Although a modern gambling system, the exact origins of the Grind system have been lost. It is first described in 1965 by Allan Wilson in his "The Casino Gambler's Guide", attributed to a gambler named - believe it or not! - Oscar.
It's also known as Hoyle's Press, though no-one knows who Hoyle is, either! Some Roulette players use a very similar system which goes by the name of the Pluscoup Progression.
Whatever you call it, the Grind gambling system is simple.
When using the Grind, you see your overall gambling session as a series of betting cycles. The aim of this system is to make just 1 unit profit per cycle. Once this profit is achieved, the cycle stops. It doesn't try to make more than 1 unit and even stops itself from doing so.
The Grind system works as follows:
You bet 1 unit.
If you win, the cycle is ended and you start again.
If you lose, you continue through the cycle as follows:
We've tested a number of gambling systems in a set of realistic scenarios. One of those is the 'Alternating Loss' test where you don't hit a long winning or losing streak (Lose, Lose, Win, Lose, Win, Win, Lose, Win, Lose, Lose, Win, Lose). This kind of sequence is one that can often cause problems for Positive Progression systems.
The table below shows how the Oscar's Grind fares in this scenario:
|#1||1||Lose||-1||Bet stays same|
|#2||1||Lose||-2||Bet stays same|
|#4||2||Lose||-3||Bet stays same|
|#5||2||Win||-1||Bet does not increase|
it is seeking to literally grind out a 1 unit profit and no more
After 5 bets, you're down 1 unit and the bet size is 2. The system says to raise the bet when you're winning, but raising the bet size to 3 would give an overall profit of 2, which goes against the rules of the system! To make sure we don't win more than 1 unit for the cycle, we have to keep the bet size at 2.
This last rule gives rise to the most confusion when first using the Grind gambling system. But it's important to remember that it is seeking to literally grind out a 1 unit profit and no more.
The table below shows how the Grind fared in all of our systems tests.
For a reminder of the tests we use, check out our systems summary page…
1. Alternating win
2. Alternating loss
3. Consecutive win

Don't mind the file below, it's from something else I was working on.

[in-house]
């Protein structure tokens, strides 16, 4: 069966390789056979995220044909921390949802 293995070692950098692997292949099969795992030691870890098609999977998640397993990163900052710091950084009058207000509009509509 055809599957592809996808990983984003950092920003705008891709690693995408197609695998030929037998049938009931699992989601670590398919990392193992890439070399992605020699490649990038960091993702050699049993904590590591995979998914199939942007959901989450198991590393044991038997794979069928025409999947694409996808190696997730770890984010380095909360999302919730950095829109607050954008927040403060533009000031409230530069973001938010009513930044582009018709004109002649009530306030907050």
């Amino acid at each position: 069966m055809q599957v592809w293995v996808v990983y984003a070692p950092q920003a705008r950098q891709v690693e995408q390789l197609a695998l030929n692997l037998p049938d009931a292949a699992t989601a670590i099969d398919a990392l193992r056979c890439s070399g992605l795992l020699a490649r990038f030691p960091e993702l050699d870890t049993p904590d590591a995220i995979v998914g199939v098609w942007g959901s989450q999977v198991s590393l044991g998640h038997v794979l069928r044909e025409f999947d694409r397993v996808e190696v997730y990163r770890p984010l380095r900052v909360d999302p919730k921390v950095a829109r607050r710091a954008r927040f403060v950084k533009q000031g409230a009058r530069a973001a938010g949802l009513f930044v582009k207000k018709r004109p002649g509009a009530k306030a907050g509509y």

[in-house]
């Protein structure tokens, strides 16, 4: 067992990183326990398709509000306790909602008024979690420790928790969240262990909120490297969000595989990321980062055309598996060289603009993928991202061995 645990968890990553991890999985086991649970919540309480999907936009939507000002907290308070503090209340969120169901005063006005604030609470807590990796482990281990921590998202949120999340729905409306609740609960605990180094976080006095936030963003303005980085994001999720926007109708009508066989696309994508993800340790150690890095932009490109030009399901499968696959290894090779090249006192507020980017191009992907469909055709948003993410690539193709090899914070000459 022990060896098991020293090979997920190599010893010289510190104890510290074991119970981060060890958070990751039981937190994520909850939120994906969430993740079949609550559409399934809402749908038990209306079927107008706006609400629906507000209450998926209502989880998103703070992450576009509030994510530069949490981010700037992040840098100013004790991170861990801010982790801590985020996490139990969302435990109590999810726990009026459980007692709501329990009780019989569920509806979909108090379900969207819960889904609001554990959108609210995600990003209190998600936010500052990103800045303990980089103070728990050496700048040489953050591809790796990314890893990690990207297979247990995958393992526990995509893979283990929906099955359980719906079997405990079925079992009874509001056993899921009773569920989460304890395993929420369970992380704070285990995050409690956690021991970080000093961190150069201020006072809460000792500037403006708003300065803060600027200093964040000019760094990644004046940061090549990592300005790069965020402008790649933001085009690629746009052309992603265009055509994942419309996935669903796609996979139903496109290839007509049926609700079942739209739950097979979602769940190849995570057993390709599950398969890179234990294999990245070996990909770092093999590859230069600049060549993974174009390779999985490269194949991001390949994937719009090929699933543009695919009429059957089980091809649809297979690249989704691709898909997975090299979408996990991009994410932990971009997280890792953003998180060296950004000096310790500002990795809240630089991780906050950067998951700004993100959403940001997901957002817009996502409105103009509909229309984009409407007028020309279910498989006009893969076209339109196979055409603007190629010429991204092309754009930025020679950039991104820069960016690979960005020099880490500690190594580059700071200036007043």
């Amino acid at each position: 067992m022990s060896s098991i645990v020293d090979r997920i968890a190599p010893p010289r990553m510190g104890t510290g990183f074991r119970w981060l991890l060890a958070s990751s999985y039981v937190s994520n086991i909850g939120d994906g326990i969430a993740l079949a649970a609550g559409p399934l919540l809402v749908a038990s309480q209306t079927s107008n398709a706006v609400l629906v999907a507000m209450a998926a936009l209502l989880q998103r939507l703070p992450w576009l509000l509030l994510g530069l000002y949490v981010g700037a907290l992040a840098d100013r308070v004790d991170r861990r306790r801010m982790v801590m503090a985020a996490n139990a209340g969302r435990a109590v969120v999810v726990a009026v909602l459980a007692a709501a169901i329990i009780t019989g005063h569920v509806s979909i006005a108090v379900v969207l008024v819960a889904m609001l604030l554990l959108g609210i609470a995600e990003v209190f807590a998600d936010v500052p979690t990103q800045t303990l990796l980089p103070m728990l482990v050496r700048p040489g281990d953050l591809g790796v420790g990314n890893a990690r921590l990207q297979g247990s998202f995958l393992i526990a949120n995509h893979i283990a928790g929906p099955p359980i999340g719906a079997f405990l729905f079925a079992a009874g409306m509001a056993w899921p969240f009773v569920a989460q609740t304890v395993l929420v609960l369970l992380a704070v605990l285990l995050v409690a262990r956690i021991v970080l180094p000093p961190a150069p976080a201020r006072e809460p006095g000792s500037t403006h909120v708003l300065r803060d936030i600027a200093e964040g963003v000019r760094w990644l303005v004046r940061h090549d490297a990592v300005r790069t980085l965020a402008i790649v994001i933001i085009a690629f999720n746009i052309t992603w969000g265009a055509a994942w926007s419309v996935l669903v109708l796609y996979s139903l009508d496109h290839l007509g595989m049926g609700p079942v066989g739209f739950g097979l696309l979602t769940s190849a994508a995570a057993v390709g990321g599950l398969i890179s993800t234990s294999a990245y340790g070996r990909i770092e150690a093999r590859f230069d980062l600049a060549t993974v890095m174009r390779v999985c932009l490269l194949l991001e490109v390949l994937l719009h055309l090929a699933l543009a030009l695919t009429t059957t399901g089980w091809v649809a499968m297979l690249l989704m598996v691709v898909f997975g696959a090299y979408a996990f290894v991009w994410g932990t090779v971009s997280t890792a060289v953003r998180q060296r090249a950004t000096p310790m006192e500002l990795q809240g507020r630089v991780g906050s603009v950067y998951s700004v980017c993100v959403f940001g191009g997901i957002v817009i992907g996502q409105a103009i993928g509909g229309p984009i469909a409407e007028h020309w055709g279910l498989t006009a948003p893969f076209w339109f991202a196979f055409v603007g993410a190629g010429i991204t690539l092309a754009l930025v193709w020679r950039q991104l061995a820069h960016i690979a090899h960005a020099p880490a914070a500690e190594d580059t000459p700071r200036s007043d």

4. Consecutive loss
5. Good win
6. Bad loss
Overall result for all 6 tests
3 units profit
2 units loss
5 units profit
5 units loss
9 units profit
13 units loss
3 units loss
The above series of tests shows that the Grind gambling system won't win or lose large amounts. As the name says, it's a slow, methodical process in pursuit of a steady 1 unit profit.
Regardless of whether conditions are alternating or consecutive, the Grind system returns a profit in an overall winning situation and a similar loss in an overall losing situation. In other words, in a realistic gambling scenario of a significant number of sessions, Oscar's Grind will tend to break even. For this reason, it's important to bear in mind our first Golden Rule of Gambling: quit when you're ahead!
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The limited nature of Oscar's Grind makes it suitable for small consistent wins when betting on the close to Evens chance bets in Roulette (Red/Black, Odd/Even, 1-18/19-36) or Sic Bo (High / Low).
Please bear in mind that these bets are not true 50/50 bets - the Zero in Roulette and the Triple bet in Sic bo mean that the odds are not quite 50/50:
Incidentally, the figures above show why we recommend playing European Roulette, rather than American!
Oscar's Grind may seem like a good staking plan for Blackjack if you're a disciplined player who only bets the same amount on each hand. However, using this system really inhibits your play in an unnecessary way. For example, there will always be situations when playing Blackjack where the best bet would be to Double or even Split. This could result in wins of half units or plus or minus two units. As the goal of the Grind is to win exactly one unit, this puts you outside of the rules of the system. You're then faced with the choice of sticking to the Grind system and potentially no longer playing with an optimal Blackjack strategy, or playing perfect Blackjack and halting the Grind mid-stream. Clearly, we'd recommend neither!
If the slow, steady nature of this gambling system appeals to you, our only warning is to bear in mind our overall gambling strategy and set a limit to your losses. Although these will never be huge, the Oscar's Grind system does not allow a quick method of winning them back.
It may appear a low-risk system, but our tests show that the Grind can get into a situation it would be difficult to get out of again. For that reason, we recommend it for medium-risk gamblers, those who can withstand small losses in pursuit of moderate gains.
If you're looking for something safe and steady like the Grind, but a little faster-paced, a number of systems fit the bill.
In our gambling systems test, 3 systems returned an overall profit - the Paroli, the 1-3-2-6 and Fortune Palace's own 1-3-2-4. Before committing to the long-haul of the Grind, it might be worth checking out one of those first!
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